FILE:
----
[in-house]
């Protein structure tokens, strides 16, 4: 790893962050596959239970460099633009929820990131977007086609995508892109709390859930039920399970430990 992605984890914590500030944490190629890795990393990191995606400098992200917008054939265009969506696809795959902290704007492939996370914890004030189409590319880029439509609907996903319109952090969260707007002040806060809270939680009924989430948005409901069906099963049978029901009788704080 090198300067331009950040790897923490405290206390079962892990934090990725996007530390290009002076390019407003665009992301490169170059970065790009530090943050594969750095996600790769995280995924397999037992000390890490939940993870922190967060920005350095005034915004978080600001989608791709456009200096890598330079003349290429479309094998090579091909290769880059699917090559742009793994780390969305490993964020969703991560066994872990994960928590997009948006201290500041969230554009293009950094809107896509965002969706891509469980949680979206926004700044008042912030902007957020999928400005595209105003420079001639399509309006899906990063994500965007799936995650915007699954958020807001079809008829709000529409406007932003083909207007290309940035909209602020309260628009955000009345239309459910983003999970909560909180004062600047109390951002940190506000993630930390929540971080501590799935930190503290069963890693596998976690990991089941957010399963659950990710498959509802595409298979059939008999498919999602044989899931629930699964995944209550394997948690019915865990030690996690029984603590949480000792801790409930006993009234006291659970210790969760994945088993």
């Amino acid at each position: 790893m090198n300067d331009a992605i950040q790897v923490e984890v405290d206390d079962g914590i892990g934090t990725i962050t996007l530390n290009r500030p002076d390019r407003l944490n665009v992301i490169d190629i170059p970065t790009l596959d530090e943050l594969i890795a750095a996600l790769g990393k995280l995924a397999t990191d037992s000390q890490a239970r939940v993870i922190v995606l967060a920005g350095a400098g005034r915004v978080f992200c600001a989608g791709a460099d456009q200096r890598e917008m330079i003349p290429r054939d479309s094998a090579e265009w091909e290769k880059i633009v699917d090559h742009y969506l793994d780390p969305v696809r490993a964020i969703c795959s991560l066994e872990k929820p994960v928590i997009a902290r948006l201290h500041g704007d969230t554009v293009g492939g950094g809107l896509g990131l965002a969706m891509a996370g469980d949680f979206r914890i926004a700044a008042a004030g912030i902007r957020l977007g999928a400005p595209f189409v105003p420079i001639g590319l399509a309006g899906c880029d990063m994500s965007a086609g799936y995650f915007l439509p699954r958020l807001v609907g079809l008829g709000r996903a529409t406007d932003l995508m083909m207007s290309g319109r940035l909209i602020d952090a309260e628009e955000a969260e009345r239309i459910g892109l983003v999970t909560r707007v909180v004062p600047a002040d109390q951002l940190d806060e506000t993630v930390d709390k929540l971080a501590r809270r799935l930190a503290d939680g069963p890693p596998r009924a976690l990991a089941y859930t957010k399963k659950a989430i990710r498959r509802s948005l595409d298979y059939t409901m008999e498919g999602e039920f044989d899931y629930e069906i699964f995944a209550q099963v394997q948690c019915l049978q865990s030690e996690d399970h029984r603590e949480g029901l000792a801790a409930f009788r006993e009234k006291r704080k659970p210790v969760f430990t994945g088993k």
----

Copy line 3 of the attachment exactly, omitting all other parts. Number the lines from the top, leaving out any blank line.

């Amino acid at each position: 790893m090198n300067d331009a992605i950040q790897v923490e984890v405290d206390d079962g914590i892990g934090t990725i962050t996007l530390n290009r500030p002076d390019r407003l944490n665009v992301i490169d190629i170059p970065t790009l596959d530090e943050l594969i890795a750095a996600l790769g990393k995280l995924a397999t990191d037992s000390q890490a239970r939940v993870i922190v995606l967060a920005g350095a400098g005034r915004v978080f992200c600001a989608g791709a460099d456009q200096r890598e917008m330079i003349p290429r054939d479309s094998a090579e265009w091909e290769k880059i633009v699917d090559h742009y969506l793994d780390p969305v696809r490993a964020i969703c795959s991560l066994e872990k929820p994960v928590i997009a902290r948006l201290h500041g704007d969230t554009v293009g492939g950094g809107l896509g990131l965002a969706m891509a996370g469980d949680f979206r914890i926004a700044a008042a004030g912030i902007r957020l977007g999928a400005p595209f189409v105003p420079i001639g590319l399509a309006g899906c880029d990063m994500s965007a086609g799936y995650f915007l439509p699954r958020l807001v609907g079809l008829g709000r996903a529409t406007d932003l995508m083909m207007s290309g319109r940035l909209i602020d952090a309260e628009e955000a969260e009345r239309i459910g892109l983003v999970t909560r707007v909180v004062p600047a002040d109390q951002l940190d806060e506000t993630v930390d709390k929540l971080a501590r809270r799935l930190a503290d939680g069963p890693p596998r009924a976690l990991a089941y859930t957010k399963k659950a989430i990710r498959r509802s948005l595409d298979y059939t409901m008999e498919g999602e039920f044989d899931y629930e069906i699964f995944a209550q099963v394997q948690c019915l049978q865990s030690e996690d399970h029984r603590e949480g029901l000792a801790a409930f009788r006993e009234k006291r704080k659970p210790v969760f430990t994945g088993k």